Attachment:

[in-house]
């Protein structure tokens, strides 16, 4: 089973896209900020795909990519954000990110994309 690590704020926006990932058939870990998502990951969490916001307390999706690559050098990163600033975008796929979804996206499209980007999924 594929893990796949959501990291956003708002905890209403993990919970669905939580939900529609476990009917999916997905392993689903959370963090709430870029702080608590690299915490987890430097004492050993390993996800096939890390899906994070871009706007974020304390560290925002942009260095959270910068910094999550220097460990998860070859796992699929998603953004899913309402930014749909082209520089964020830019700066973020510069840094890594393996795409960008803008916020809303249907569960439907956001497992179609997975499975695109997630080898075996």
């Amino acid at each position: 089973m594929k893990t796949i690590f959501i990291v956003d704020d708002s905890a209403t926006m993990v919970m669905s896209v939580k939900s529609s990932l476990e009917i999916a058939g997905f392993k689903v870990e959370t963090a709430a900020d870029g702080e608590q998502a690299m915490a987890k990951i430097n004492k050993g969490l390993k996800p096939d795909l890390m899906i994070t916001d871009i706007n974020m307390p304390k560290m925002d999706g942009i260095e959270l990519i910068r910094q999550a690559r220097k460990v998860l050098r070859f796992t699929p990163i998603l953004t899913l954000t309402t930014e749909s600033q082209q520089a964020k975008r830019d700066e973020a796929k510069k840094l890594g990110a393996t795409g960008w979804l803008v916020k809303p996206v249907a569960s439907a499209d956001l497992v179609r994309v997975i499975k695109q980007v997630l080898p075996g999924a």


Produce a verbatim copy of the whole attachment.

[in-house]
């Protein structure tokens, strides 16, 4: 089973896209900020795909990519954000990110994309 690590704020926006990932058939870990998502990951969490916001307390999706690559050098990163600033975008796929979804996206499209980007999924 594929893990796949959501990291956003708002905890209403993990919970669905939580939900529609476990009917999916997905392993689903959370963090709430870029702080608590690299915490987890430097004492050993390993996800096939890390899906994070871009706007974020304390560290925002942009260095959270910068910094999550220097460990998860070859796992699929998603953004899913309402930014749909082209520089964020830019700066973020510069840094890594393996795409960008803008916020809303249907569960439907956001497992179609997975499975695109997630080898075996």
């Amino acid at each position: 089973m594929k893990t796949i690590f959501i990291v956003d704020d708002s905890a209403t926006m993990v919970m669905s896209v939580k939900s529609s990932l476990e009917i999916a058939g997905f392993k689903v870990e959370t963090a709430a900020d870029g702080e608590q998502a690299m915490a987890k990951i430097n004492k050993g969490l390993k996800p096939d795909l890390m899906i994070t916001d871009i706007n974020m307390p304390k560290m925002d999706g942009i260095e959270l990519i910068r910094q999550a690559r220097k460990v998860l050098r070859f796992t699929p990163i998603l953004t899913l954000t309402t930014e749909s600033q082209q520089a964020k975008r830019d700066e973020a796929k510069k840094l890594g990110a393996t795409g960008w979804l803008v916020k809303p996206v249907a569960s439907a499209d956001l497992v179609r994309v997975i499975k695109q980007v997630l080898p075996g999924a």